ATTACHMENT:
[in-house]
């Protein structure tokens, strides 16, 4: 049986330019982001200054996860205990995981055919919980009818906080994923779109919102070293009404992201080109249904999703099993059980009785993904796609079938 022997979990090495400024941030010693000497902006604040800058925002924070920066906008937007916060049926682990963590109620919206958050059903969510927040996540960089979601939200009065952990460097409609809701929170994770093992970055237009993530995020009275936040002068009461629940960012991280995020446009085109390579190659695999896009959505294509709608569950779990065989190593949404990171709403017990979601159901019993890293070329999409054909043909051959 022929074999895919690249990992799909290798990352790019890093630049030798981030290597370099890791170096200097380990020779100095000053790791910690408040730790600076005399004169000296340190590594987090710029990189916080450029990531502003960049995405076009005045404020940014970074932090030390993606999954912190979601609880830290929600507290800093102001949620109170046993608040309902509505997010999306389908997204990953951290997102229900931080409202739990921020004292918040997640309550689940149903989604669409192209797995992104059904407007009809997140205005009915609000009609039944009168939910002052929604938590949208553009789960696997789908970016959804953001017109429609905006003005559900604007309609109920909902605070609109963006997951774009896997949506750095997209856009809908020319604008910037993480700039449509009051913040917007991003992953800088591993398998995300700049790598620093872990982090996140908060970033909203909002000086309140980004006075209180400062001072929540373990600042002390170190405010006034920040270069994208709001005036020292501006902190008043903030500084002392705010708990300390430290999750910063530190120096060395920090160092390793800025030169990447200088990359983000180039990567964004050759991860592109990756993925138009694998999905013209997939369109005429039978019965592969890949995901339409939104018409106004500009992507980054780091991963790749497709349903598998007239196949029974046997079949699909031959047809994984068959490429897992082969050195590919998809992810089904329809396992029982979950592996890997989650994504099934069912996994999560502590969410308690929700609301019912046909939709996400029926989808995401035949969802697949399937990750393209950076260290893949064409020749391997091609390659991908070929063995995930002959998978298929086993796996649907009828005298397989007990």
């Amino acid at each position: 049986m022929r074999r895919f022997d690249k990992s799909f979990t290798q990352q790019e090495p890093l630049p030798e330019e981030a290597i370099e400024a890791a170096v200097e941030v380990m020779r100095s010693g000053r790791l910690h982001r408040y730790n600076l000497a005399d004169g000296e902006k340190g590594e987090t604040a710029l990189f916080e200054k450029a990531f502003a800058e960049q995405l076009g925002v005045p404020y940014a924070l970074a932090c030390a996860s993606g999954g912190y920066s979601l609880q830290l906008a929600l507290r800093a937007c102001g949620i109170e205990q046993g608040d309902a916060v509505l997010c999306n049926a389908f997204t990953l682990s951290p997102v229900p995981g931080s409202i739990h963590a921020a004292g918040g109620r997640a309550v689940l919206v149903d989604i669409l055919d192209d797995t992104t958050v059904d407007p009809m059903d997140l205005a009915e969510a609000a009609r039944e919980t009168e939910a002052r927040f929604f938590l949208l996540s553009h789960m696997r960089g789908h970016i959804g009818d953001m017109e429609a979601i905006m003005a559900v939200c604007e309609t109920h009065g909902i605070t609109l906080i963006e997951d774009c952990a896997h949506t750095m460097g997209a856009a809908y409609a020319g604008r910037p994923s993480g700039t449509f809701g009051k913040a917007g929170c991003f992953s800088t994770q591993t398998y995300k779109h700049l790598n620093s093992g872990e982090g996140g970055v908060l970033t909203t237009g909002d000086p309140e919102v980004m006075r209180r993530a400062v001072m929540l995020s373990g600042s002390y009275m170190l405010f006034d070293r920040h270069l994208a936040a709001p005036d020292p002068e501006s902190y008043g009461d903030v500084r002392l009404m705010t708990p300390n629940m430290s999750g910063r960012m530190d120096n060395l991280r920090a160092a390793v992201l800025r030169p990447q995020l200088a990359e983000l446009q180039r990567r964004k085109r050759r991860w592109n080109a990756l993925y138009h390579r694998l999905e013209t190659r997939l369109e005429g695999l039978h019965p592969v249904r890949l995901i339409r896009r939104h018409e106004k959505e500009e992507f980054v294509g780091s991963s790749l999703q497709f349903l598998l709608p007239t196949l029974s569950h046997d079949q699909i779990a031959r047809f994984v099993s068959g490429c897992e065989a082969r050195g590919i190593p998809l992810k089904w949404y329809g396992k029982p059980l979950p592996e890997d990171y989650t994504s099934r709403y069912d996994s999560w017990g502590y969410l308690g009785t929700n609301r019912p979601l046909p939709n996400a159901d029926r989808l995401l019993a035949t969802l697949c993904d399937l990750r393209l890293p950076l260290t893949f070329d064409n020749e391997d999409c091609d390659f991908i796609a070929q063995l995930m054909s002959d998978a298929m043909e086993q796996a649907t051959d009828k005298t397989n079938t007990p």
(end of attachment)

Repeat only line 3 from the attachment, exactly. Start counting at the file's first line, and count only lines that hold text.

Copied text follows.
């Amino acid at each position: 049986m022929r074999r895919f022997d690249k990992s799909f979990t290798q990352q790019e090495p890093l630049p030798e330019e981030a290597i370099e400024a890791a170096v200097e941030v380990m020779r100095s010693g000053r790791l910690h982001r408040y730790n600076l000497a005399d004169g000296e902006k340190g590594e987090t604040a710029l990189f916080e200054k450029a990531f502003a800058e960049q995405l076009g925002v005045p404020y940014a924070l970074a932090c030390a996860s993606g999954g912190y920066s979601l609880q830290l906008a929600l507290r800093a937007c102001g949620i109170e205990q046993g608040d309902a916060v509505l997010c999306n049926a389908f997204t990953l682990s951290p997102v229900p995981g931080s409202i739990h963590a921020a004292g918040g109620r997640a309550v689940l919206v149903d989604i669409l055919d192209d797995t992104t958050v059904d407007p009809m059903d997140l205005a009915e969510a609000a009609r039944e919980t009168e939910a002052r927040f929604f938590l949208l996540s553009h789960m696997r960089g789908h970016i959804g009818d953001m017109e429609a979601i905006m003005a559900v939200c604007e309609t109920h009065g909902i605070t609109l906080i963006e997951d774009c952990a896997h949506t750095m460097g997209a856009a809908y409609a020319g604008r910037p994923s993480g700039t449509f809701g009051k913040a917007g929170c991003f992953s800088t994770q591993t398998y995300k779109h700049l790598n620093s093992g872990e982090g996140g970055v908060l970033t909203t237009g909002d000086p309140e919102v980004m006075r209180r993530a400062v001072m929540l995020s373990g600042s002390y009275m170190l405010f006034d070293r920040h270069l994208a936040a709001p005036d020292p002068e501006s902190y008043g009461d903030v500084r002392l009404m705010t708990p300390n629940m430290s999750g910063r960012m530190d120096n060395l991280r920090a160092a390793v992201l800025r030169p990447q995020l200088a990359e983000l446009q180039r990567r964004k085109r050759r991860w592109n080109a990756l993925y138009h390579r694998l999905e013209t190659r997939l369109e005429g695999l039978h019965p592969v249904r890949l995901i339409r896009r939104h018409e106004k959505e500009e992507f980054v294509g780091s991963s790749l999703q497709f349903l598998l709608p007239t196949l029974s569950h046997d079949q699909i779990a031959r047809f994984v099993s068959g490429c897992e065989a082969r050195g590919i190593p998809l992810k089904w949404y329809g396992k029982p059980l979950p592996e890997d990171y989650t994504s099934r709403y069912d996994s999560w017990g502590y969410l308690g009785t929700n609301r019912p979601l046909p939709n996400a159901d029926r989808l995401l019993a035949t969802l697949c993904d399937l990750r393209l890293p950076l260290t893949f070329d064409n020749e391997d999409c091609d390659f991908i796609a070929q063995l995930m054909s002959d998978a298929m043909e086993q796996a649907t051959d009828k005298t397989n079938t007990p």